You need to make sure that the crates are well wrapped in a non woven geotextile membrane, like our Lotrak 100 product. This stops silt and debris from entering the system and clogging the whole thing up. Once the hole has been excavated, add your pea shingle base, and then lay your geotextile in the hole. Lay the crates over the top in the hole and then wrap the geotextile all the way around the crates and also around the inlet pipe. Make sure that the geotextile is securely taped up so that it does not unwrap. Correctly wrapping the crates will ensure that they remain efficient and function for the entire life span of the product.
As discussed before, the main concern when fitting a soakaway drain is the system being filled with debris, silt and dirt. One way to further eliminate this is to add a silt trap along the pipe run before it enters the soakaway system. The silt trap will take the incoming water and allow the heavy debris to sink to the bottom of the trap. Then only clean water will pass out of the silt trap and into the system. The silt trap will have a lid on the top which can be removed periodically to allow the silt bucket inside to be manually emptied. This will stop the system from becoming clogged and seriously improve the lifespan of the system.
Usually the easiest way to install the inlet drainage pipe is to simply lay it over the top of the soakaway tank and make sure it is wrapped well in geotextile membrane. Some crates will have a pre-marked cut out which can be removed with a hole saw to allow the pipe to enter from the side. Sometimes it’s a perforated cut out which just needs to be pushed out. If you’re going to enter the pipe from the side, then make sure to mark this on the geotextile so that you can easily find it when you’re trying to locate the pipe. Ensure that other entry points face inways if you’re working with multiple crates. In some cases the inlet pipe can simply be pushed up against the side of the crate. In this case make sure the pipe is well wrapped in geotextile so that nothing can enter the system.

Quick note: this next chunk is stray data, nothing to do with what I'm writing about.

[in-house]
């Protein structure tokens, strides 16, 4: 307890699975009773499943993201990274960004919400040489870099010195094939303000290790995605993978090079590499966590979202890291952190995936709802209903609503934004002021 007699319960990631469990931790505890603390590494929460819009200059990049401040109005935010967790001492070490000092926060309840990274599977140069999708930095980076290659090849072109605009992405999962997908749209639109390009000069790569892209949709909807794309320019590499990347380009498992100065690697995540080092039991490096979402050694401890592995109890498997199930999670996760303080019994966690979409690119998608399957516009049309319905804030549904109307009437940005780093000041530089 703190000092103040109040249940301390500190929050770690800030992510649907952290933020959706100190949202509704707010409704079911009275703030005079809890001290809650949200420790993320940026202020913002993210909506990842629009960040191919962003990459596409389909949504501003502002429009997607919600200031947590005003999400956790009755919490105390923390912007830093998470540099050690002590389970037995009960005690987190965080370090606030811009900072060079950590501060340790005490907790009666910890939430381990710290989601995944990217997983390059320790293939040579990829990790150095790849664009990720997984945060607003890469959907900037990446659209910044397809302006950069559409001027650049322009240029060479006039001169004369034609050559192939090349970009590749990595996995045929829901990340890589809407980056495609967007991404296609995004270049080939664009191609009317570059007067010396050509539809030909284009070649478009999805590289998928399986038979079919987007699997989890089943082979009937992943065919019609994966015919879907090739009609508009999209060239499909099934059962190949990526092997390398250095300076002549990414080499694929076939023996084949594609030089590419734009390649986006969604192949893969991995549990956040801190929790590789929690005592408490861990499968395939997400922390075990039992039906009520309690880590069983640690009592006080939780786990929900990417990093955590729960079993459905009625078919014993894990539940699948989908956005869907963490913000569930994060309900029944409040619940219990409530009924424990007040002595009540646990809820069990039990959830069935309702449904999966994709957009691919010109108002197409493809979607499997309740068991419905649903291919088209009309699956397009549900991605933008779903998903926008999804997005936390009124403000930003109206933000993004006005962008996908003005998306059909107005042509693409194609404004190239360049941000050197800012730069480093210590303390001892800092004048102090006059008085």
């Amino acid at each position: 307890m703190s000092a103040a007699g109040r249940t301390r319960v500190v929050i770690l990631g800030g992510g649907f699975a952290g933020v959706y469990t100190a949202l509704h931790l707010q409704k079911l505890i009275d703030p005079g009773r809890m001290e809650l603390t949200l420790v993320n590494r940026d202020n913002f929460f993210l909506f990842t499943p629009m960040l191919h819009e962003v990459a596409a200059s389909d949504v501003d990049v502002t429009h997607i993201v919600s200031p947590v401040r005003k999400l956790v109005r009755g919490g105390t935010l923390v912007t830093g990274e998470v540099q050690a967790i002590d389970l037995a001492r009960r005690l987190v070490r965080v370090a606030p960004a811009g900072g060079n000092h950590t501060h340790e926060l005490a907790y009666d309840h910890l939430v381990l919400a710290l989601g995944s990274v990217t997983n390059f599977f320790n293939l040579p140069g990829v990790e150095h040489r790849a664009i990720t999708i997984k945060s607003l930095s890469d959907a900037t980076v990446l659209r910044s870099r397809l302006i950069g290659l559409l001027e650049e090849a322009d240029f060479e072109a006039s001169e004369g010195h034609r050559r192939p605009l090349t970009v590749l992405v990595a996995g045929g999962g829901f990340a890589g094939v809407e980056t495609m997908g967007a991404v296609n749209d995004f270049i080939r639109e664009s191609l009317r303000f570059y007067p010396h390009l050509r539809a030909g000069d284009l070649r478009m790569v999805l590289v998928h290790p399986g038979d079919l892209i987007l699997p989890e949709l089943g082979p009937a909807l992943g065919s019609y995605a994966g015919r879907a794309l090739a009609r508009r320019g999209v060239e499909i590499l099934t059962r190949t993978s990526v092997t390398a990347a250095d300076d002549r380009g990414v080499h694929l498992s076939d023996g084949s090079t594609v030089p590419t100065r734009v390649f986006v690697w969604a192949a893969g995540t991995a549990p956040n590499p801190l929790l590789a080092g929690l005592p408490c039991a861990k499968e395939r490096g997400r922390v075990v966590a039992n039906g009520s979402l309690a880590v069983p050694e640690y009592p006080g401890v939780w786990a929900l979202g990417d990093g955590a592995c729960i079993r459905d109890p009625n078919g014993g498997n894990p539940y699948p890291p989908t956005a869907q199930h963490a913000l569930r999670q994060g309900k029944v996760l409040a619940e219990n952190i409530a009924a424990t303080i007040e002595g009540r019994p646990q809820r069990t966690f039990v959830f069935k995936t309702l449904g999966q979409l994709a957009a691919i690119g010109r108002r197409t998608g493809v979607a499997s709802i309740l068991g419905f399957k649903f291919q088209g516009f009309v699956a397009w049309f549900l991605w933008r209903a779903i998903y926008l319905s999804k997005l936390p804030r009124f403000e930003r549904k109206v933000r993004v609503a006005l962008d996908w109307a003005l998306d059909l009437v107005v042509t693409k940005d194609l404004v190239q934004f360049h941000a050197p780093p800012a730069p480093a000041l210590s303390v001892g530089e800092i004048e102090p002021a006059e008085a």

Side and back fill.
Once the system is in place, the inlet pipe is installed and the whole thing is wrapped up in the geotextile then add you side and back fill. Usually we would recommend 10mm or 20mm pea shingle for this. This will help to keep the crates in a secure and stable position, but it will also help to allow the water to soak out of the soakaway drain. Once the back, side and top is covered with 150mm of pea shingle, then you can add the top soil – usually a minimum of 400mm. If there is to be a lot of traffic passing over the system, then you may need to add more top soil and give the system more cover to increase it’s strength and load resistance.
Want to see us install some crates? Check out our video!
Which systems do you recommend?
It depends on where the system is to be installed! For a residential setting, then our geocell crates are the most common sellers because they usually work out to be the most economical. We sell them in kits perfect for garden drainage or for use with an extension etc.
If the crates are to be installed underneath a road or carpark then you might want to opt for a crate with a higher load resistance, such as the Brett Martin Stormcrate 55’s.
If you know the side of the soakaway required, or how many cubic metres of water you need to hold, then give us a call and we can help you work out which crates you want and how many you’ll need. We keep loads and loads of these in stock and our friendly knowledgeable team will be happy to help.
Nathan has been in the drainage and plastics industry for over 12 years. Having worked for both builders’ merchants and major manufacturers Nathan has gained a significant amount of industry and product knowledge. Now at EasyMerchant Nathan has dedicated himself to making trade’s people’s lives easier.